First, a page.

By: Brian Frank
There’s nothing quite like a top prospect's major-league debut. Gabriel Moreno recently spoke with The Herd Chronicles about his big day – when he took the field for the first time as a major-league player.
Moreno has been extremely impressive this season for the Bisons – both at the plate and behind it. He’s slashing .306/.376/.405 in 46 games for the Herd and has thrown out 48 percent of would-be base stealers.
The young catcher’s most memorable moment this season came when the Blue Jays called him up and he took the field in a big-league uniform at Detroit’s Comerica Park on June 11.
Moreno in the Sahlen Field bullpen. Photo Credit: Brian M. Frank, The Herd Chronicles
“I felt nervous for a couple moments but during the game I was good,” he said. “I mean I was a little nervous when I was stretching in the bullpen and when I caught the first pitch.”
Moreno caught Kevin Gausman in his debut. Gausman is known for throwing one of the game’s best splitters.
“He has really good stuff,” Moreno said when asked if Gausman was tough to catch due to his electric stuff. “I think I did a good job with him. He did a really good job that day and I feel comfortable with him.”
It was also the first time the young catcher used PitchCom to call pitches during a game rather than signaling the pitch with his fingers.
“Yeah, it was the first time I used that,” he said. “My first day was a little confusing but the next day during the game it worked really good.”
Having his first game come in Detroit allowed Moreno to play against one of his childhood heroes – fellow Venezuelan Miguel Cabrera.
“That was great to have my debut with Miggy,” Moreno said. “Miggy is a legend in Venezuela – my hero. That was really good for me.”
It was the first time Moreno had ever seen Cabrera. He even got the chance to interact with the future first-ballot Hall of Famer.
“We were talking during the game, before he got in the batter’s box,” Moreno remembered. “He said a couple words about the game. That made me feel great.”
After a pair of groundouts and a strikeout, Moreno came to bat in the ninth inning to face Tigers fire-balling reliever Gregory Soto. After Soto struck out Lourdes Gurriel Jr. on a 98 mph fastball and Bradley Zimmer on a 100 mph heater, Moreno stepped to the plate.
“In that at-bat I was thinking don’t think too much, you know what to do,” he said. “I was ready for one pitch. I know he throws a really good fastball and I was waiting for that pitch. He did a slide step and I was ready for it and I just hit the ball up the middle. That was my first hit in the big leagues so it felt pretty good. I was so happy in that moment ”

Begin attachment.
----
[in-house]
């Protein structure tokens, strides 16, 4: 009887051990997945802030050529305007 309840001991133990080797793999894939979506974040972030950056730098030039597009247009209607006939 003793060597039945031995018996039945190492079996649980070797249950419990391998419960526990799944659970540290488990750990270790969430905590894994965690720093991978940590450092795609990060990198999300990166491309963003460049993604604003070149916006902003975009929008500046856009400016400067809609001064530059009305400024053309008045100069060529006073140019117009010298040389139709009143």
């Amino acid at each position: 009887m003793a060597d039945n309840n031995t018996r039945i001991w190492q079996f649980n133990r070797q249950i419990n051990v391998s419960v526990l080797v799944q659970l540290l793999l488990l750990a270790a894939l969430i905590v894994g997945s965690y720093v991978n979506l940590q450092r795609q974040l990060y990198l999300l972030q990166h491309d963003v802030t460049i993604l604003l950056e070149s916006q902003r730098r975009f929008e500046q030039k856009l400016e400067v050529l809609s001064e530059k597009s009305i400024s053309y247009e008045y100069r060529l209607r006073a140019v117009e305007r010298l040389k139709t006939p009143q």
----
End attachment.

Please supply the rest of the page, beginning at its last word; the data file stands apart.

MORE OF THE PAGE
Moreno eventually came around to score the Blue Jays’ only run of the afternoon on a George Springer single in Toronto’s 3-1 loss.
Moreno's first major-league hit.
Moreno credited his coaches and teammates for helping him have a successful first stint in the majors.
“All of my teammates helped me and gave me confidence and helped me fit in in the clubhouse,” he said. “So nothing crazy really surprised me.”
Moreno ended up playing in 18 games for the Blue Jays, going 16-for-58 (.276) and throwing out 36 percent of runners attempting to steal. He returned to Buffalo on July 12 when Danny Jansen returned from the disabled list.
The hype for the twenty-two-year-old prospect has only grown since his return to the Queen City. Baseball America recently released its updated prospect ratings and had Moreno ranked as the number one prospect in all of baseball.
“That’s amazing to be number one,” he said. “I’m really happy about that because of all the work I put in. I just need to keep doing my work.”
He made clear that the goal was never to be rated the number one prospect or to play a handful of games in the majors.
“The goal is to stay in the big leagues and help the team,” he said. “That’s what I want. So I need to work hard on everything – catching, throwing, running the bases, hitting – everything.”
Moreno is hitting .306 for the Herd this season. Photo Credit: Brian M. Frank, The Herd Chronicles